FRIDAY, May 14, 2004 (HealthDayNews) -- The bartender was right: A couple of beers could be just what your heart needs, especially if you're a middle-aged man or a postmenopausal woman.
New evidence of the benefits of moderate alcohol use comes from research that identifies a physiological mechanism that apparently links regular consumption of beer to better cardiovascular health in older men and women.
The small study, by Dutch and Finnish nutritional physiologists at TNO Nutrition and Food Research in The Netherlands, appears in the May issue of Alcoholism: Clinical and Experimental Research.
The study examined the effect of drinking beer on three hormones -- dehydroepiandrosterone sulfate (DHEAS), testosterone and estradiol -- in nine women who had reached menopause and 10 middle-aged men. The researchers found moderate alcohol consumption increased the plasma DHEAS levels in individuals of both genders, decreased plasma testosterone in the men, and had no effect on plasma estradiol levels at all.
Study co-author Henk F.J. Hendriks said these results help explain how alcohol fits into a healthy diet. DHEAS is believed to play a protective role against atherosclerosis for men and women, just as low testosterone does for men and adequate levels of estradiol does for premenopausal women, he said.
Atherosclerosis results from the buildup of fatty substances, cholesterol, cellular waste products, calcium and other materials along the inner lining of arteries. The condition is considered a major risk factor for cardiovascular disease.
"This is the first diet-controlled intervention study showing that moderate alcohol consumption can increase circulating levels of DHEAS," Hendriks said. "The relevance of this finding is that it further substantiates that moderate drinking is consistent with a healthy lifestyle."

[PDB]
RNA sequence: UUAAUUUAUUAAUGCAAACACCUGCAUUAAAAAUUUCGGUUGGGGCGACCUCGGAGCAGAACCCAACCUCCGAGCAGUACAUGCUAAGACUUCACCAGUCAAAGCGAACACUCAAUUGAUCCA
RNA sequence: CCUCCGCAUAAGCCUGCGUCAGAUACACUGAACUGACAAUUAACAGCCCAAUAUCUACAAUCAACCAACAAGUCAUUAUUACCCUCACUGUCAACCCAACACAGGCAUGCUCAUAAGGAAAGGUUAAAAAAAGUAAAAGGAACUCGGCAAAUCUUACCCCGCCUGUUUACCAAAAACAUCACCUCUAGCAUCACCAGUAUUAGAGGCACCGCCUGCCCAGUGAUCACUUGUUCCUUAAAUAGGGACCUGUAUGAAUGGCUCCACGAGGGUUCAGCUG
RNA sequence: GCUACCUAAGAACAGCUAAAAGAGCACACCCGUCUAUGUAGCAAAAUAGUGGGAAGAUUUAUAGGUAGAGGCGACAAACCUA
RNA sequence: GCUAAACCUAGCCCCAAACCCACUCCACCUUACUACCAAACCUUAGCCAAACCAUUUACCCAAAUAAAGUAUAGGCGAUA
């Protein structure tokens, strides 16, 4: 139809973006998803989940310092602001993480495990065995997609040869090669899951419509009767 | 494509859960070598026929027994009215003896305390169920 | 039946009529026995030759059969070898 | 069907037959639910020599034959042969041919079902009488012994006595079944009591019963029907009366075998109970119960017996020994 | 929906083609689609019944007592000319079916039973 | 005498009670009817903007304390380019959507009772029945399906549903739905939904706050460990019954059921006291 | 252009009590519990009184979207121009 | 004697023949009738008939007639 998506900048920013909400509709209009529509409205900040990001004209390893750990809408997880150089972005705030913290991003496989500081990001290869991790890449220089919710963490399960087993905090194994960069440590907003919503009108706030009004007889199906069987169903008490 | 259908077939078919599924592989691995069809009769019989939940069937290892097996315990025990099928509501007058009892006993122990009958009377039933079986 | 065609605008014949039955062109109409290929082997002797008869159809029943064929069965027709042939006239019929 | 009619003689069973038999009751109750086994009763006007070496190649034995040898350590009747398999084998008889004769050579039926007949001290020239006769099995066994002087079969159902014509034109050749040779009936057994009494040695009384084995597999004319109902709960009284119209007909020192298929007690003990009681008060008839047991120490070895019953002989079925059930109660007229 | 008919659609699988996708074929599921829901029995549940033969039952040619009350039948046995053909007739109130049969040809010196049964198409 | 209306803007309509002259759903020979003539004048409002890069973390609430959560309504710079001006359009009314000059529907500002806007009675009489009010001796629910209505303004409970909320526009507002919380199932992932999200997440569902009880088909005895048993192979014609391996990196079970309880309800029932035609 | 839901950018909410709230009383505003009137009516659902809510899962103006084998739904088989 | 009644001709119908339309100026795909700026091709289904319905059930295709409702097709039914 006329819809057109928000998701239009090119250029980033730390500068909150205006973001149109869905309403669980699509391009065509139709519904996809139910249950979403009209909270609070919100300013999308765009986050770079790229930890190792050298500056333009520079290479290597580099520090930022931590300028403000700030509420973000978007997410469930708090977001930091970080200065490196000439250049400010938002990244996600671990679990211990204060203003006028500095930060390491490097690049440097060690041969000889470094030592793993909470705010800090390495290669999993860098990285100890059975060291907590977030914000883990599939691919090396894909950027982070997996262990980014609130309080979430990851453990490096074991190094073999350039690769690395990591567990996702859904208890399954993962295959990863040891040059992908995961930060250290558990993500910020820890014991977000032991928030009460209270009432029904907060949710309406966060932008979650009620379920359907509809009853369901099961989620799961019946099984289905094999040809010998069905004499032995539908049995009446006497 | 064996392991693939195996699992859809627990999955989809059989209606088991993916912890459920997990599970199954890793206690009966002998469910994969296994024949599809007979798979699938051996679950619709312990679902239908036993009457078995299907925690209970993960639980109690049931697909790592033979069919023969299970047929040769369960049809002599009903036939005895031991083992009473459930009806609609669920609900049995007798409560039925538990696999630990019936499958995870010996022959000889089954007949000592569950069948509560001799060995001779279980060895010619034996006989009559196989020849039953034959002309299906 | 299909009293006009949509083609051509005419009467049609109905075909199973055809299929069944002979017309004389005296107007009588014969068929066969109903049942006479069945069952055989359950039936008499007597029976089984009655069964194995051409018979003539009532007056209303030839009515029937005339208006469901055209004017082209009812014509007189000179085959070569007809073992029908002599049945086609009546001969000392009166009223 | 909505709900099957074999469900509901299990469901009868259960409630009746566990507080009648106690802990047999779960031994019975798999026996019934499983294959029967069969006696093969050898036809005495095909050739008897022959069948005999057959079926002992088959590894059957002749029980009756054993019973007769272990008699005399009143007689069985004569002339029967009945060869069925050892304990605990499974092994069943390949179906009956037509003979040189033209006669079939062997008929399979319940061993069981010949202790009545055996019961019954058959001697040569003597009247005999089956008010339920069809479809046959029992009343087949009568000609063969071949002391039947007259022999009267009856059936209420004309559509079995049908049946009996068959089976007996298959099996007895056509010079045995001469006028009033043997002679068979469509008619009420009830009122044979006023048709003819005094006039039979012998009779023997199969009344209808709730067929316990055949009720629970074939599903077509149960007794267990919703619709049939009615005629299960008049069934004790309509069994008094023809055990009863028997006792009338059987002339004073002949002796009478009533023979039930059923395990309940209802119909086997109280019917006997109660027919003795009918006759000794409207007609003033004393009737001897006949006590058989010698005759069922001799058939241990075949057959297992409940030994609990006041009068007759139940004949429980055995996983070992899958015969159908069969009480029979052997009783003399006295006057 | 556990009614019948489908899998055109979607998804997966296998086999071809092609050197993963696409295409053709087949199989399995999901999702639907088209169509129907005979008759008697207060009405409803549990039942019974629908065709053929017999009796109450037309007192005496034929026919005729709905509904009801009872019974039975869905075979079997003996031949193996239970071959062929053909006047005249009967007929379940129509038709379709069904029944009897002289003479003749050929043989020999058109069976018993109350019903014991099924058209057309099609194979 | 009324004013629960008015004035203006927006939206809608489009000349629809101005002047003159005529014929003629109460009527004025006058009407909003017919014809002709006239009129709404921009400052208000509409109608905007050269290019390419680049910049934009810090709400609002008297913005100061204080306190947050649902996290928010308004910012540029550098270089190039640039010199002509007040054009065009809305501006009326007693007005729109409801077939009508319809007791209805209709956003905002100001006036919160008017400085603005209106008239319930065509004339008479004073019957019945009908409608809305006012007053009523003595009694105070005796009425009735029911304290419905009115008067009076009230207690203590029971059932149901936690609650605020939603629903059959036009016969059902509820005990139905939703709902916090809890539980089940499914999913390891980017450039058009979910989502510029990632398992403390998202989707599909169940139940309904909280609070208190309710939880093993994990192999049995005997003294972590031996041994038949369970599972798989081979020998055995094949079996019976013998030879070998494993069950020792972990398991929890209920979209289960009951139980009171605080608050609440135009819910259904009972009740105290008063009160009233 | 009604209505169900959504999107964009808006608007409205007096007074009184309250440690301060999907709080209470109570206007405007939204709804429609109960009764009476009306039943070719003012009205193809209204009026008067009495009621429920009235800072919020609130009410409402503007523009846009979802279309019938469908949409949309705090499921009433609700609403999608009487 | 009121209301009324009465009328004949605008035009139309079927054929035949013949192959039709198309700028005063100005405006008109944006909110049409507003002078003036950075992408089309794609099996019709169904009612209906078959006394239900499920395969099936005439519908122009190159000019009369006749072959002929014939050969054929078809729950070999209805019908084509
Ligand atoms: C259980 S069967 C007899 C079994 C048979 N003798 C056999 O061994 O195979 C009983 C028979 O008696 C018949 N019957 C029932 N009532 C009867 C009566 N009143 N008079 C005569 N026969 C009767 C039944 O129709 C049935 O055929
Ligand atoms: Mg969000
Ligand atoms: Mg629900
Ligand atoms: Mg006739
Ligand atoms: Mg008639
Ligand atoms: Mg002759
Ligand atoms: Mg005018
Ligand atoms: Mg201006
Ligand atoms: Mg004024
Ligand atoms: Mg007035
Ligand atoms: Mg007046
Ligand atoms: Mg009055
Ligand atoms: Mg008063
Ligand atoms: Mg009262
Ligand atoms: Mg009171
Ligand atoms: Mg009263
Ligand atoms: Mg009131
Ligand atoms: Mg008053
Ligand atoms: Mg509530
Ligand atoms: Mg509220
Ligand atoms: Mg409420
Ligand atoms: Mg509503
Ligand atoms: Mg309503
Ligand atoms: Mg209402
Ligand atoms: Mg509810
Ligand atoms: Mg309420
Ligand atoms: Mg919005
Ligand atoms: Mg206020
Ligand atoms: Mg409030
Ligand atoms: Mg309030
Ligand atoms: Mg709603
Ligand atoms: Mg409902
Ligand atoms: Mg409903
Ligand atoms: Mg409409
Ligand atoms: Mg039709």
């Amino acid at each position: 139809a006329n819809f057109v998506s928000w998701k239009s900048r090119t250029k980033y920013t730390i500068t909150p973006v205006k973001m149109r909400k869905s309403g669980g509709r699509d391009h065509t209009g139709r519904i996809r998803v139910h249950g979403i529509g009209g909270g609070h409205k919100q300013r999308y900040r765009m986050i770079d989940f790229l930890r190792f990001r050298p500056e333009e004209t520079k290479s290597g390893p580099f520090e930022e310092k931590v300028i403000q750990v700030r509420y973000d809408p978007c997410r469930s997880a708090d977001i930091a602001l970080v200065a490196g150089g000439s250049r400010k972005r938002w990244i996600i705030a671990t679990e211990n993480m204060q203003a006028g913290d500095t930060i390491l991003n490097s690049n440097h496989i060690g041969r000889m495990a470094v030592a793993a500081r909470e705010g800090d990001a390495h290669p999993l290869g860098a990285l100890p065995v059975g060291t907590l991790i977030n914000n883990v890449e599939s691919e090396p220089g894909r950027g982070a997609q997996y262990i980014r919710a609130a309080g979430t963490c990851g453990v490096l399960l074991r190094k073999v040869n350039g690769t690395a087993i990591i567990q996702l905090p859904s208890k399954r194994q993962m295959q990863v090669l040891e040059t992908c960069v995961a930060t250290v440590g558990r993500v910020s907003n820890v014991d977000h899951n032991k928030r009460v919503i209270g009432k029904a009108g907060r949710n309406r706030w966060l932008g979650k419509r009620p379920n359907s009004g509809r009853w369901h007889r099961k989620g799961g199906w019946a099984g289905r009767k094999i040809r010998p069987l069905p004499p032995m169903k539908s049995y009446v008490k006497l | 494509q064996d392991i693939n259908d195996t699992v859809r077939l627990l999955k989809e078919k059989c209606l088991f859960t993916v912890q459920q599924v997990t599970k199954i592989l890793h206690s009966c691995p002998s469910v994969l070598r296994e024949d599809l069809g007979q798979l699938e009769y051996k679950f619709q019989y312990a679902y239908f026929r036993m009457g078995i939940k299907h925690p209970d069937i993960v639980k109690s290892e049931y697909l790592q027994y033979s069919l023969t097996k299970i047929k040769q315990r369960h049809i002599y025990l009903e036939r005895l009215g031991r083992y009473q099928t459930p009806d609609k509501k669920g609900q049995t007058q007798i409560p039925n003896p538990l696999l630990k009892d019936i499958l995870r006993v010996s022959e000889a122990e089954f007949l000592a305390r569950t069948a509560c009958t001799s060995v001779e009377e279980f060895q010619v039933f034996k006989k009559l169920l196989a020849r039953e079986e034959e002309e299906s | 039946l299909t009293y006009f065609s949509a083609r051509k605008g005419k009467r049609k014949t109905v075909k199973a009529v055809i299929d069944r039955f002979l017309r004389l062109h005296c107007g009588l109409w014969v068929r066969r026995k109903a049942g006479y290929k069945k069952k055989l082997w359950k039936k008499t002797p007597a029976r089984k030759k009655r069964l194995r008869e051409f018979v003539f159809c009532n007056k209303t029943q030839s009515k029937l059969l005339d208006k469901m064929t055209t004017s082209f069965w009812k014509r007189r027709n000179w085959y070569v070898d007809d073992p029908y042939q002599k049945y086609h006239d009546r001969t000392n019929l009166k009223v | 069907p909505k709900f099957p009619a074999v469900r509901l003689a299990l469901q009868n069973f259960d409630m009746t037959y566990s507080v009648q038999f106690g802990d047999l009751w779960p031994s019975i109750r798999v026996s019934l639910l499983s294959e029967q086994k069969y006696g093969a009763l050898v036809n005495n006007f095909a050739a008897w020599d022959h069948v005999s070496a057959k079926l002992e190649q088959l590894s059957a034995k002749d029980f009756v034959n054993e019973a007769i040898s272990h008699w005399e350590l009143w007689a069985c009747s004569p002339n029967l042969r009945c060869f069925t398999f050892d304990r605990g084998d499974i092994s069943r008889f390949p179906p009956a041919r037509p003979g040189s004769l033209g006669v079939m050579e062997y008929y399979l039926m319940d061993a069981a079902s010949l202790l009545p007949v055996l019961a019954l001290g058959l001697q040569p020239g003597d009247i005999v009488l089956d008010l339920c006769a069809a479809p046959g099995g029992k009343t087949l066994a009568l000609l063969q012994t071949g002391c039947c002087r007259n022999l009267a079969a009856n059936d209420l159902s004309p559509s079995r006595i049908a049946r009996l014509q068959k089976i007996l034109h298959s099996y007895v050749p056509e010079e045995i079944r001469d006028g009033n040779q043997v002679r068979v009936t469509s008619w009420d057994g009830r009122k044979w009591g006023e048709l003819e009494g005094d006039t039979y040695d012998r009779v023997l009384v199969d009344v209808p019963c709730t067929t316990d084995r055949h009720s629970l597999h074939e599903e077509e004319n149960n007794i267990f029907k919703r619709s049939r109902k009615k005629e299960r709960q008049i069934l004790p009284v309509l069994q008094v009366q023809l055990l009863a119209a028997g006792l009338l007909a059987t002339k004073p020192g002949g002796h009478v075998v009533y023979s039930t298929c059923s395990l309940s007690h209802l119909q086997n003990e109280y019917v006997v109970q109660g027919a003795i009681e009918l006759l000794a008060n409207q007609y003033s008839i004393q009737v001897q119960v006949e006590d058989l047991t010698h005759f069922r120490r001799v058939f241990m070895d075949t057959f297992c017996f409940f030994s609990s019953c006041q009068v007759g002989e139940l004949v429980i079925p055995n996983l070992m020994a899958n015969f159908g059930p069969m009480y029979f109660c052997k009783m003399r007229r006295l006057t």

"Moderate" in this context is defined as up to 30 grams of alcohol a day for men and up to 20 grams a day for women. For reference, a Dutch glass of beer contains about 10 grams of alcohol, while a U.S. glass contains about 12 grams.
Dr. Michael Weber, a professor of medicine at SUNY Downstate College of Medicine in Brooklyn, N.Y., isn't surprised by the findings.
His own research several years ago showed alcohol has a positive effect on HDL cholesterol, the so-called "good cholesterol" that promotes heart health. The Dutch study found a similar relationship.
"It's a reasonable conclusion that alcohol products influence levels of certain circulating hormones," Weber said. "The evidence from this study adds to the growing evidence that consumption of modest amounts of alcohol on a regular basis can be beneficial."
Weber is quick to point out, however, that no responsible health-care professional is likely to advocate that patients who don't presently drink start bellying up to the bar for their heart's sake.
"While drinking small amounts of almost any kind of alcohol may be beneficial in terms of cardiovascular protection, we all know that there are many other ways to achieve a similar benefit, including aerobic exercise and increased consumption of fruits and vegetables," he said. "And, of course, there are some individuals who cannot and should not drink alcohol at all."
Dr. Steven Siegel, a clinical assistant professor of medicine in the Division of Cardiology at New York University Medical School, concurs with the Dutch study's conclusions. But he cautions that it's still too early to tell how important the findings may be in understanding how best to prevent cardiovascular disease.
"The observation of a relationship in a study of this type does not necessarily mean that the factors that are shown to be linked to one another are causally related," he said. "There are likely to be many other factors involved in a complex chain of events that ultimately results in cardiovascular protection. Even so, these findings may prove to be one more potentially valuable piece of the puzzle."